Think about “non-applicable” items and sections
Certain sections or items may not be applicable to all locations. For example, the “Floor displays” section may not be applicable to a small store format located in an urban center. Likewise, certain promotional signage may not apply to all retail banners in a merchandiser’s territory.
Retail audit software allows you to disable entire sections and items at certain stores according to the store type or banner. Doing this saves time and again, is more intuitive. For paper-based checklists, you may want to provide an NA option with a section for comments to get the most complete information.
Make sure your merchandising checklist form has adequate coverage
While individual situation will vary, you should address some or all of the following areas, each represented as a section (for further details, refer to our merchandising checklist):
- Store exterior and signage
- Store layout: aisles, product, displays, hotspots, fixtures, the point of sale counters and gondolas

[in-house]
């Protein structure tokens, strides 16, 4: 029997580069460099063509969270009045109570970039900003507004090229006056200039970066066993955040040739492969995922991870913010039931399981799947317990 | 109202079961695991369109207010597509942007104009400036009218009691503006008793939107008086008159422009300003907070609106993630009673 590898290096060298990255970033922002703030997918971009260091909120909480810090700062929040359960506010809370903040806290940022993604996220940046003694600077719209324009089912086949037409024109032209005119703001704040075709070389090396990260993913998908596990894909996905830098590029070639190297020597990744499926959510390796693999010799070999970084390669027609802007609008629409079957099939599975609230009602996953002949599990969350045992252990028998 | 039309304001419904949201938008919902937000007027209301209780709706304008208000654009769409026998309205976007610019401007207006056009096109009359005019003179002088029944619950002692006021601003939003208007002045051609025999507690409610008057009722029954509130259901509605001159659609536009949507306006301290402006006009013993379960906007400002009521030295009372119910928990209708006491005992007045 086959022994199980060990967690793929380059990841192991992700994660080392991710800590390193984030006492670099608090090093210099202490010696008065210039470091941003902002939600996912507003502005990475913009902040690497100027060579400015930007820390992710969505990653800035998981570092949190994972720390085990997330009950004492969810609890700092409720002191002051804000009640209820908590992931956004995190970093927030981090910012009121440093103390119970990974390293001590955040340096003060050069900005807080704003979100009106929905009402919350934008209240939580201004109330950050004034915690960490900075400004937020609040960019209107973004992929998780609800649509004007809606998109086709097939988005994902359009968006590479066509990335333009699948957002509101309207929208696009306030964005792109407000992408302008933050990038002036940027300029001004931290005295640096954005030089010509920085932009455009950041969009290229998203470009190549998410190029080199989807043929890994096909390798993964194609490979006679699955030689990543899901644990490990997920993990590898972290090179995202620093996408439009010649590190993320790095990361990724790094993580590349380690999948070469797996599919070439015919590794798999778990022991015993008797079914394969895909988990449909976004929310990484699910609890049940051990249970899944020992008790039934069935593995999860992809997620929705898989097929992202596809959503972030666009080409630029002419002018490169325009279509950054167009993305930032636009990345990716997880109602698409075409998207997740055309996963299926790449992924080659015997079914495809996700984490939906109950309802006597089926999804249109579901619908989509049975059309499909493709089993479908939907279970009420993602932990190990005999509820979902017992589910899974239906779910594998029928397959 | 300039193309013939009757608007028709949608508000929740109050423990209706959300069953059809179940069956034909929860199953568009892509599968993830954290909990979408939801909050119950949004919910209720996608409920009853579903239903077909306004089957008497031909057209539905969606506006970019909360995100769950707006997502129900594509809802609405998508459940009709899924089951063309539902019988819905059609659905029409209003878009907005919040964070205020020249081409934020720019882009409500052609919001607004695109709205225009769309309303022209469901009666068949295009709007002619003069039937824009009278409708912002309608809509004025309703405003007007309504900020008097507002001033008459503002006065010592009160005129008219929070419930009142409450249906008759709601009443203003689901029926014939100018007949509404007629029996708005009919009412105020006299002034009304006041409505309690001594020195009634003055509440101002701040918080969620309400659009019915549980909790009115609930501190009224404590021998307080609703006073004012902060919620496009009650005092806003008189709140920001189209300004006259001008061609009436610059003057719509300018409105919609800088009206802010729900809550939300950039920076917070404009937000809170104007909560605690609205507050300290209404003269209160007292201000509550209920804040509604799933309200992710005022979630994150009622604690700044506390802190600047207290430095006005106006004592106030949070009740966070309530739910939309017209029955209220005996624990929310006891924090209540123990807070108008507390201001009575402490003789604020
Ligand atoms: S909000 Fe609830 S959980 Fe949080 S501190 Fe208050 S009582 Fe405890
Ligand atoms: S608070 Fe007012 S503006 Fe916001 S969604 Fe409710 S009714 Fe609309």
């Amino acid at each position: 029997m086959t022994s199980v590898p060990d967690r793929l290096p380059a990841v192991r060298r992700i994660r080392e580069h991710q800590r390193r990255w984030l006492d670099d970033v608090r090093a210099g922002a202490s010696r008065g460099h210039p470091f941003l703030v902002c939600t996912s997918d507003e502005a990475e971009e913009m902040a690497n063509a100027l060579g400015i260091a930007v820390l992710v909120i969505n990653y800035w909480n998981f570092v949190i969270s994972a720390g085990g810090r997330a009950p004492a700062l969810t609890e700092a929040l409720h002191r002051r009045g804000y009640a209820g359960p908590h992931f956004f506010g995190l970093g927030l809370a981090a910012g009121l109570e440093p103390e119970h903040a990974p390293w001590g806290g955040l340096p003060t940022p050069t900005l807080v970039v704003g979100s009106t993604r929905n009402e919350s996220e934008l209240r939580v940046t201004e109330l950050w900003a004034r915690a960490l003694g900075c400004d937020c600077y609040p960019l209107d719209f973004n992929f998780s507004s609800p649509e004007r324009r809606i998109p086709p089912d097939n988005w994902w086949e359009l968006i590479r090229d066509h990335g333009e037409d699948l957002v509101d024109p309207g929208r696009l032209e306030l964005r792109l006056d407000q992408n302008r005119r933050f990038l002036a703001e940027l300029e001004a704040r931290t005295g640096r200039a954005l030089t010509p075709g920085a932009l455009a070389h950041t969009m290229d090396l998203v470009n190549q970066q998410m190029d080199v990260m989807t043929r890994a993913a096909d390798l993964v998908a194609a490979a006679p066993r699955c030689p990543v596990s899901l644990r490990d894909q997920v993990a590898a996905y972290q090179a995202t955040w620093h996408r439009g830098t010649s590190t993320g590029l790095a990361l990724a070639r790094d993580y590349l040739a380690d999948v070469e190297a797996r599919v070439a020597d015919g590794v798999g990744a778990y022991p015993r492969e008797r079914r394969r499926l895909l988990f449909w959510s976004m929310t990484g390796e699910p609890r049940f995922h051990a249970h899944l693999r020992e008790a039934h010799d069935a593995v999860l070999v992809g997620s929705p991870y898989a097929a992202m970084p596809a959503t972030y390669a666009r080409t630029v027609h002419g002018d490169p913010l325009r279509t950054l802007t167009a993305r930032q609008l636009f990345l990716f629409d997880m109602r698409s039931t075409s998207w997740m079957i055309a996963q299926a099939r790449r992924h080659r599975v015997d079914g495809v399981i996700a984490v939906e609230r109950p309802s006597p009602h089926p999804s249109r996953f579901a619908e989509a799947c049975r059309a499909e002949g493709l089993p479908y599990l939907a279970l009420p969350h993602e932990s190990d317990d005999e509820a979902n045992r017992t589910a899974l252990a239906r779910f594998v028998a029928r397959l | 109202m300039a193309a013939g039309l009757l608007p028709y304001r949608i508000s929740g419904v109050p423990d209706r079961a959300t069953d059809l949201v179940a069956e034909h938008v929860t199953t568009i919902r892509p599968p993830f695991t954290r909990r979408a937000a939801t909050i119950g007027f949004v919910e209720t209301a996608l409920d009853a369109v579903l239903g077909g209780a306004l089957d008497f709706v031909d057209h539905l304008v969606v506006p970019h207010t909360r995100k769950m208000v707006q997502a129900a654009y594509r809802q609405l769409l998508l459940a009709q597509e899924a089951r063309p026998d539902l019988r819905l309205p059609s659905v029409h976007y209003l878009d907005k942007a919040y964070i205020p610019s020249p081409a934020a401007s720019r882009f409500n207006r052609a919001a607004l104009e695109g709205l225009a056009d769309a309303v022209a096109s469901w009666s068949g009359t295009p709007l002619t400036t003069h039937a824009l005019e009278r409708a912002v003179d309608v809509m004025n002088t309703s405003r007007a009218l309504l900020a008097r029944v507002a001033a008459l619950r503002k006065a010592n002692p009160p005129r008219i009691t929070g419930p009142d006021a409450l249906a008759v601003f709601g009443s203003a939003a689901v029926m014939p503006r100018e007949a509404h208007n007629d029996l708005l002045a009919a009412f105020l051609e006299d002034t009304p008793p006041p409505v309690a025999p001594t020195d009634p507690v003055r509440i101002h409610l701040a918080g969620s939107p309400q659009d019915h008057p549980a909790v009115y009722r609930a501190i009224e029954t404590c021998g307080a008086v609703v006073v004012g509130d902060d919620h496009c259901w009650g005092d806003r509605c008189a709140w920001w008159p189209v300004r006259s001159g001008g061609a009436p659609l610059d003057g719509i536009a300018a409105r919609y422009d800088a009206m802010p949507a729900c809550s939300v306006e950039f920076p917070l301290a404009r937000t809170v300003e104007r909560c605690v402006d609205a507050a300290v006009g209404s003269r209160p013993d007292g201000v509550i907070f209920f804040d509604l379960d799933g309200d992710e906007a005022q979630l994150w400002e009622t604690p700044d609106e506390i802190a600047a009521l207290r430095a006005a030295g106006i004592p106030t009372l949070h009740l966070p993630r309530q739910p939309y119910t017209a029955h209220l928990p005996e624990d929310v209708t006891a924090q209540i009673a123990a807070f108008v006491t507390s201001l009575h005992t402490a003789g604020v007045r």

- Shelves: stocked, planograms, pricing, signage
- In-store promotions: signage, displays, bins
- Staff: training, customer service, product knowledge
Avoid large sections
Instead of creating a small number of large sections, consider creating a larger number of small sections. This helps with data-entry on smartphones and also renders the reporting more granular and meaningful. For Paper-based checklists, this allows you to flip easily between pages to access the relevant section. and add up your final scores.
Assign points to items according to their relative importance